Robert Friedland, Ivanhoe Mines’ Executive Co-Chair, has announced that Ivanhoe Mines has pledged to achieve net-zero operational greenhouse gas emissions (Scope 1 and 2) at the Kamoa-Kakula Copper Mine in the DRC.
In support of the Paris Agreement on climate change, and in the spirit of the commitments at the recent virtual global climate conference by the Chinese and American governments to sharply cut emissions, Ivanhoe Mines has committed to work with its joint-venture partners and leading underground mining equipment manufacturers to ensure that Kamoa-Kakula becomes the first net-zero operational carbon emitter among the world’s top-tier copper producers.
Since the Kamoa-Kakula mine and concentrator plant already are powered by clean, renewable hydro-generated electricity, the focus of the company’s net-zero commitment will be on electrifying the project’s mining fleet with new, state-of-the-art equipment powered by electric batteries or hydrogen fuel cells.
“Emissions from all gasoline and diesel vehicles not only harm our planet, they harm our health. Electric and fuel-cell vehicles now include cars, transit buses, trucks of all sizes, and even big-rig tractor trailers,” said Friedland.
“Industrial-scale electric and fuel-cell mechanized underground mining equipment currently is being tested around the world, and it is only a matter of time until they become available for commercial use in the size that we require for our large-scale, bulk mining operations. We plan to be among the first of the early adopters of the technology.”
Kamoa-Kakula is expected to soon begin producing its first copper concentrates.
Kakula is projected to be the world’s highest-grade major copper mine, with an initial mining rate (Phase 1) of 3.8 Mtpa at an estimated early average feed grade of more than 6.0% copper, ramping up to 7.6 Mtpa (Phase 2) in Q3,2022.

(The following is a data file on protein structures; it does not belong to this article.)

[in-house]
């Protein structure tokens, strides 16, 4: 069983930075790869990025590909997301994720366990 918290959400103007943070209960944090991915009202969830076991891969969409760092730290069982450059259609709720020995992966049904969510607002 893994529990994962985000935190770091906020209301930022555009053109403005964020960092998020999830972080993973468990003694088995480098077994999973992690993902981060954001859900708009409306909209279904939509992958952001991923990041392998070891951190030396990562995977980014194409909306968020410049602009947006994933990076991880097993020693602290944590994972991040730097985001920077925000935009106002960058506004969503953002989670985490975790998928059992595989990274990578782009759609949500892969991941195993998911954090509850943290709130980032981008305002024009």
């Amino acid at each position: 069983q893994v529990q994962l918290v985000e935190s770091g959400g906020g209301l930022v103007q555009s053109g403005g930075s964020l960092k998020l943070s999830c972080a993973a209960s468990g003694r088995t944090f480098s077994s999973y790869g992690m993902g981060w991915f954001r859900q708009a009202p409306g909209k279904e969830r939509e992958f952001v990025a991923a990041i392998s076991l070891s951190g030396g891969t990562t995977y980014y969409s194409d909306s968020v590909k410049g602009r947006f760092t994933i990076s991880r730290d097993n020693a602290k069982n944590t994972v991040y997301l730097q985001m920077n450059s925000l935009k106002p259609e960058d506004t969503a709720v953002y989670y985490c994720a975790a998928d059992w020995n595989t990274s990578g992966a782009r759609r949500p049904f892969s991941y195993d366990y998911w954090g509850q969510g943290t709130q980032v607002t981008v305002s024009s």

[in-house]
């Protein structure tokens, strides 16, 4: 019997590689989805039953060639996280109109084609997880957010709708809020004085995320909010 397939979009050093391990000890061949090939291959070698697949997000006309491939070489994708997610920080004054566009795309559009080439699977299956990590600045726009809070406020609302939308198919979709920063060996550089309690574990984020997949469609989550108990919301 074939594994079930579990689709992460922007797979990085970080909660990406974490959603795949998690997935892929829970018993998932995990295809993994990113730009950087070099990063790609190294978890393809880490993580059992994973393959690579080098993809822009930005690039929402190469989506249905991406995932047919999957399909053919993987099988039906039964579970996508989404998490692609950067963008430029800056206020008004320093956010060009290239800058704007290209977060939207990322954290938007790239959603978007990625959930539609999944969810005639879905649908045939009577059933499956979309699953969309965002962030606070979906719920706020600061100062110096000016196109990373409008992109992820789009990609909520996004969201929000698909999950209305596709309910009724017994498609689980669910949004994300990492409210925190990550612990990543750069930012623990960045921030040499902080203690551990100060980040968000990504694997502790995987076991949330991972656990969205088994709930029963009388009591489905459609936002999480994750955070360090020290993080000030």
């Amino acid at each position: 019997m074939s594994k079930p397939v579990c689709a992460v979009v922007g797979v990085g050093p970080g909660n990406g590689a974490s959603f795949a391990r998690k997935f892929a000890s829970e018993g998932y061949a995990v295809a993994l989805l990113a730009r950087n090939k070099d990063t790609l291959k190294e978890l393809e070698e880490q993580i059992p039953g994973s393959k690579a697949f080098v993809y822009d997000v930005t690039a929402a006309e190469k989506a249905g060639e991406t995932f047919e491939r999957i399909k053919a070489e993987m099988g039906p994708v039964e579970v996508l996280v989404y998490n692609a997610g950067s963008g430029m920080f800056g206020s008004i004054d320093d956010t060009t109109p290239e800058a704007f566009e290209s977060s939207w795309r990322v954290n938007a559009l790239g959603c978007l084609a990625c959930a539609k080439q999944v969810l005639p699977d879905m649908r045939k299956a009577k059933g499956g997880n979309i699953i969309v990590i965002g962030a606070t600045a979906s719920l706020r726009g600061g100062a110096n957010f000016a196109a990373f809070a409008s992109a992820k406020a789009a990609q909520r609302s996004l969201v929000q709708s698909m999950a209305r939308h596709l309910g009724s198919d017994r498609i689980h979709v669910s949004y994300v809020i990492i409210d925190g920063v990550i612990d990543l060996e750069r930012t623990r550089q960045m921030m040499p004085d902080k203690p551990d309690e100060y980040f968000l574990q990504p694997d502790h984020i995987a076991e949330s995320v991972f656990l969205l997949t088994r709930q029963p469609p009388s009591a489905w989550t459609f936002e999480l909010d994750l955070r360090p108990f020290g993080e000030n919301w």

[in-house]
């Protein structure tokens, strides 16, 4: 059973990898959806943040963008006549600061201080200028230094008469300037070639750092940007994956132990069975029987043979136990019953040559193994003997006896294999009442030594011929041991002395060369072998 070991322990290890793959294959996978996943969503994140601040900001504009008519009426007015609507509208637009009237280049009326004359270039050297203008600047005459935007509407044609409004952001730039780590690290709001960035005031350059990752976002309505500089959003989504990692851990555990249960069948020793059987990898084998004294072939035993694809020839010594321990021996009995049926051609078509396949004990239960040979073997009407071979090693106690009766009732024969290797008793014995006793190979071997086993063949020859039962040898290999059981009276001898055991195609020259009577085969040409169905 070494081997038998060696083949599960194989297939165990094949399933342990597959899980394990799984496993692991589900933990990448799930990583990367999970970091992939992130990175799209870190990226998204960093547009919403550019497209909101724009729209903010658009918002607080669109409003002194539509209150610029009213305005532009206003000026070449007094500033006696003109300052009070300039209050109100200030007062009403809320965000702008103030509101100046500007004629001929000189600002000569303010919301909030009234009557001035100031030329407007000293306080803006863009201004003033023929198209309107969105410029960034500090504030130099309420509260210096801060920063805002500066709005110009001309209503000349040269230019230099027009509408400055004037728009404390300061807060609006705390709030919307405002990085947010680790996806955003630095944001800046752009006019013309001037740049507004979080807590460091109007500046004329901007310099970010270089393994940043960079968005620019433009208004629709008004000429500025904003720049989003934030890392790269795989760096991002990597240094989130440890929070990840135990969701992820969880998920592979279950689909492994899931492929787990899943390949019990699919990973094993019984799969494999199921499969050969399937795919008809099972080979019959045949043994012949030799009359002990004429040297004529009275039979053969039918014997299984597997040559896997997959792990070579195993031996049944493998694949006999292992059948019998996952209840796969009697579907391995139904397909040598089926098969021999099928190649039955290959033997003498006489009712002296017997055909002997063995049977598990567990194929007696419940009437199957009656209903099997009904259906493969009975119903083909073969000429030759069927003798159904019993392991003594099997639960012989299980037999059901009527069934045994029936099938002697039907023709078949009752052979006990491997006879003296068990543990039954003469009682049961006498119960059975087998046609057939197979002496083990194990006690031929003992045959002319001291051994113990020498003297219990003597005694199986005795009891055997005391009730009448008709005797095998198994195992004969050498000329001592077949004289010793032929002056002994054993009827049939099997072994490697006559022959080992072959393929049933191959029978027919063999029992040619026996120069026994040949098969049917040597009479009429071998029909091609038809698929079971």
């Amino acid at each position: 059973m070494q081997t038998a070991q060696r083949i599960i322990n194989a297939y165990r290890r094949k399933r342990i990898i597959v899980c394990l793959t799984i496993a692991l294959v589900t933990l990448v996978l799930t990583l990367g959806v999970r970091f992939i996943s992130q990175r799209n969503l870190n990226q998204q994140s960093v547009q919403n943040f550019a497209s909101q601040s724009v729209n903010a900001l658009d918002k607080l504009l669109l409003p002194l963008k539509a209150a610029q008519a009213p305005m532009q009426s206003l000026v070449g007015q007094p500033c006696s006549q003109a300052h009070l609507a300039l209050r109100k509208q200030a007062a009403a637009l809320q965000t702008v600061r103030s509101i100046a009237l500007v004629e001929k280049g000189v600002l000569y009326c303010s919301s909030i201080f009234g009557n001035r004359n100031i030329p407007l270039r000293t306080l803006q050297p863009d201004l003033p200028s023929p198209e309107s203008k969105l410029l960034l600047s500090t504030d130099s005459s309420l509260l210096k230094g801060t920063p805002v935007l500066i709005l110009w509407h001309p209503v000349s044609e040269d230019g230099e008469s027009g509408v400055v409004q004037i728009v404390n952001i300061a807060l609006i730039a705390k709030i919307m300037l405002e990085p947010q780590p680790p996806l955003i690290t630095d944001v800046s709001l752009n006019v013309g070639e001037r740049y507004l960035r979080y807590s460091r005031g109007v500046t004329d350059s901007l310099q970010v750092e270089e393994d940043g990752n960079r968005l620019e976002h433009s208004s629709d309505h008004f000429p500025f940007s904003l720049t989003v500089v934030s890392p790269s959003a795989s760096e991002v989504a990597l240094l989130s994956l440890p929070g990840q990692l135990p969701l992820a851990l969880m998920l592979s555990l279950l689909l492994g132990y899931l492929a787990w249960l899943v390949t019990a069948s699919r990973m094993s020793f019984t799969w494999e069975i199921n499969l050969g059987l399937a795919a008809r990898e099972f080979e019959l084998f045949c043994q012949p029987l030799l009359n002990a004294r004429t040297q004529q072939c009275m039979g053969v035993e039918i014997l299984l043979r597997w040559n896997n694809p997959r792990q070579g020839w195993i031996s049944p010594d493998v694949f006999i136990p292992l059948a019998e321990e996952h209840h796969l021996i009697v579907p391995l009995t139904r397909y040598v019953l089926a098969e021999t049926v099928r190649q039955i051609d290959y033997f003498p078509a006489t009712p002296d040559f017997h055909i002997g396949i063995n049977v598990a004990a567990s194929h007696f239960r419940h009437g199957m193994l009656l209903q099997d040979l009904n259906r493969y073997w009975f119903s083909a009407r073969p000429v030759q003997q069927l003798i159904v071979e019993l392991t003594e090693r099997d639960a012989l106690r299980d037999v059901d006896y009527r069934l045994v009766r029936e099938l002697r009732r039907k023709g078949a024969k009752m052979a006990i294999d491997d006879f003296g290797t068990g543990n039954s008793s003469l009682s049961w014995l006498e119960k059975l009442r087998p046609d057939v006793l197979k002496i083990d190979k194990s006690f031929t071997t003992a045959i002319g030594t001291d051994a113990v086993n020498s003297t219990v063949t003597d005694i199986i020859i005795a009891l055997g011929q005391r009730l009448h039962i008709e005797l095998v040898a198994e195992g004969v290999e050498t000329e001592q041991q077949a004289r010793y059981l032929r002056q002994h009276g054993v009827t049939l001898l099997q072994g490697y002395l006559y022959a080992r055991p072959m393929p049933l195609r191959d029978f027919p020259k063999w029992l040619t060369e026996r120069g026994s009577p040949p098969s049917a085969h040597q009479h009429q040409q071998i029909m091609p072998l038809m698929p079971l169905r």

Phases 1 and 2 combined are forecast to produce approximately 400,000 tonnes of copper per year. Based on independent benchmarking, the project’s phased expansion scenario to 19 Mtpa would position Kamoa-Kakula as the world’s second largest copper mining complex, with peak annual copper production of more than 800,000 tonnes.
“Kamoa-Kakula already is powered by one of the greenest electricity grids in the world, so we have a considerable head start in achieving our net-zero goal,” said Friedland.
“Once we achieve net-zero Scope 1 and 2 emissions, we will turn our focus on achieving a net-zero total emissions project, which will include Scope 3 emissions.
“We have the opportunity to be an industry leader in the fight against climate change, and we look forward to spearheading the drive for a future free of fossil fuels, initially at Kamoa-Kakula, but eventually at all of our mines — for a better tomorrow for our children and grandchildren.
“Through collaboration and creativity, we can be a positive force in addressing our industry’s most pressing challenges, working together to find the right path forward.
“The carbon footprint of production will eventually be priced into finished copper, enabling buyers to better evaluate how much the metal contributes to the environmental impact of their products.
“This will become increasingly important to purchasers of copper-intensive products, such as electric vehicles.”
Mark Farren, Kamoa Copper’s CEO, remarked:
“Given the extraordinarily high copper grades and access to abundant clean, renewable hydropower, Kamoa Copper is uniquely positioned to achieve the net-zero operational target much sooner than other major copper producers.
“We are working closely with our mining equipment suppliers to decrease the use of fossil fuels in our mining fleet, and evaluate the viability, safety and performance of new electric, hydrogen and hybrid technologies.
“We plan to introduce them into our mining fleet as soon as they become commercially available.
“Unlike diesel equipment, electric underground mining equipment produces zero emissions, thus making for more sustainable operations while also increasing the health and safety of those working in the mine. Ventilation costs also would be significantly reduced with electric equipment.”